Some 70% of U.S. counties lack a single pediatric psychiatrist, and the impact of this extreme shortage is only compounded by the growing need for these services. Other barriers—long waitlists, out-of-pocket expenses, and social stigmas—leave parents feeling hopeless and unable to access the care their children need.

There is hope and there are solutions

The silver lining in all this increased need is there’s also increased awareness of the vast gap in support for families. Insurers are noting the need for more specialized care models for pediatric mental health and are supporting innovative virtual care delivery to help families.

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Virtual care models are proven to improve outcomes for common challenges among children and teens, such as depression, ADHD (attention deficit hyperactivity disorder), and anxiety. As a result, more families can find the care they need, which might not have been accessible before due to distance, time restraints, or other barriers.

Virtual care is especially important to supplement regions that lack resources to support children’s behavioral health (including rural areas and those with higher concentrations of historically disadvantaged communities). Accessible and competent virtual care can be a lifeline for struggling LBGTQ+ young people in places with dangerous legislation, for families with children experiencing anxiety or depression whose closest qualified provider is two hours away, and more.

While there’s a positive momentum for virtual care model infrastructure—for example, policies for cross-state licensure and health plan providers recognizing virtual care in their reimbursement structure—more parents, caregivers, children, and teenagers would find desperately needed relief if this support were also expanded to pediatric behavioral healthcare.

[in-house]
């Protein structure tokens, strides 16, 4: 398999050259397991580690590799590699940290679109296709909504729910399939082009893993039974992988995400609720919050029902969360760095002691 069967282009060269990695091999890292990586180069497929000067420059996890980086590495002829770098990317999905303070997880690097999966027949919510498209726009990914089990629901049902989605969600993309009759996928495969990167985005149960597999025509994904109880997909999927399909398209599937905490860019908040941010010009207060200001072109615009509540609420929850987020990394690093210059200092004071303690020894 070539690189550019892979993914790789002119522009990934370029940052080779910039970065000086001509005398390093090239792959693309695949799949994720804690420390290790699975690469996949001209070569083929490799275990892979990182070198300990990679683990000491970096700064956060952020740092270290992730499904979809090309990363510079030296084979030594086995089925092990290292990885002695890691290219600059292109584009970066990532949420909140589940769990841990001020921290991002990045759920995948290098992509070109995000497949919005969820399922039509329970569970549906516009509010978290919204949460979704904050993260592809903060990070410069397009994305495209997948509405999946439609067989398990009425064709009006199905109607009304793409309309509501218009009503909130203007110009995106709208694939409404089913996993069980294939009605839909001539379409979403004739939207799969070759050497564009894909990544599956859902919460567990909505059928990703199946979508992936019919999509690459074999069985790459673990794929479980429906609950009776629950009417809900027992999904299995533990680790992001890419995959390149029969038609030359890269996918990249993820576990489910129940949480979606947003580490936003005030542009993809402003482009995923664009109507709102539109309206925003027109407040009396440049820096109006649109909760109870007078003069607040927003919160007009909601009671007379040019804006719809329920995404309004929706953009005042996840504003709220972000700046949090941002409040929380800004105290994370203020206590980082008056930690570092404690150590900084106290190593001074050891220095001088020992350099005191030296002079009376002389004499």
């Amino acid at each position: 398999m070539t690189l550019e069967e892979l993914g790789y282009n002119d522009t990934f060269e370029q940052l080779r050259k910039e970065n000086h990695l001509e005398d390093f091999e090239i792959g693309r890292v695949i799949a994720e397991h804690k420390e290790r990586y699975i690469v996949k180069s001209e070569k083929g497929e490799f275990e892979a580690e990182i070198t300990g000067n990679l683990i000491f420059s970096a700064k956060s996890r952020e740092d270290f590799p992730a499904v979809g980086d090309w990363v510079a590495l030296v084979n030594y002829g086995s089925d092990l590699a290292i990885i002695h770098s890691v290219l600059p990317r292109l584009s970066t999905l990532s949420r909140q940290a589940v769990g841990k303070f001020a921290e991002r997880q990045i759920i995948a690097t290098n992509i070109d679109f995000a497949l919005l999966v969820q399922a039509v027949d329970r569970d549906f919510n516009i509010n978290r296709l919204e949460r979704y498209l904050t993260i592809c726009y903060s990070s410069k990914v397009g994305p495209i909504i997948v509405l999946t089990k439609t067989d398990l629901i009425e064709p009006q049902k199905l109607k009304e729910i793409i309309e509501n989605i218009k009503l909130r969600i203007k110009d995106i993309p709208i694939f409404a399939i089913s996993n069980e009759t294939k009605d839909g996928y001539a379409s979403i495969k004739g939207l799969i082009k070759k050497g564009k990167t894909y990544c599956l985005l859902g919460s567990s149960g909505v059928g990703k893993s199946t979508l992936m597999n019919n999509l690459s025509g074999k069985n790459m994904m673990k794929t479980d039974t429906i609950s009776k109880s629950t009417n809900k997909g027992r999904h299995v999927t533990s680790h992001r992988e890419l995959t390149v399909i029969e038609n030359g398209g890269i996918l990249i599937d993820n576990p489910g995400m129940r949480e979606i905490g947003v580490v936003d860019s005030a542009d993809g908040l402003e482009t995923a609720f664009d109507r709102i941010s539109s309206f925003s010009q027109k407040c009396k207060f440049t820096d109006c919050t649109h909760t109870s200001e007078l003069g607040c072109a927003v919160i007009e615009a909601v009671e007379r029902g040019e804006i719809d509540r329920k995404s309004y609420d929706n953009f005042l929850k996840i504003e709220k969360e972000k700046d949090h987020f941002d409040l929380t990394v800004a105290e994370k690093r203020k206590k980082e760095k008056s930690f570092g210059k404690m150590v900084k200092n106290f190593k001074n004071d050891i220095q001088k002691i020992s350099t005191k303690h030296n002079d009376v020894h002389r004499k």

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We can’t afford to wait another day

The intersection between employee well-being, retention, and family benefits is clear.

For the sake of employee and business health and well-being, companies must prioritize not just their workers’ mental welfare but that of their families. That starts with flexible work schedules that accommodate caregivers and a company culture that makes it possible for employees to seek support.

But that’s just the beginning. Employers have the power to bring meaningful change to families by providing better coverage and access to therapy, coaching, and medications for their children.

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There are costly risks to waiting too long to innovate. It’s time for employers to bake family-focused care into their benefits offerings and demand insurance companies do the same.

The future of work hinges on the health of families—in fact, it’s estimated that businesses lose up to $44 billion each year from absenteeism and productivity loss due to caregiving commitments. Continuing recognition for this issue among employers is what’s most important. Flexible work arrangements, family-first health plans, a stigma-free company culture, and other accommodations are needed to retain working parents and help them care for their families.

Youth and their families are in crisis, and this action cannot wait. Parents and caregivers need and deserve so much more than vision, dental, and sick days. The next iteration of employee benefits looks different than it did ten, or even two, years ago. Caregivers are leaving the workforce in droves. Now is the time for employers to do something about it.

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Naomi Allen is cofounder and CEO of Brightline, which provides virtual behavioral healthcare for children, adolescents, and families.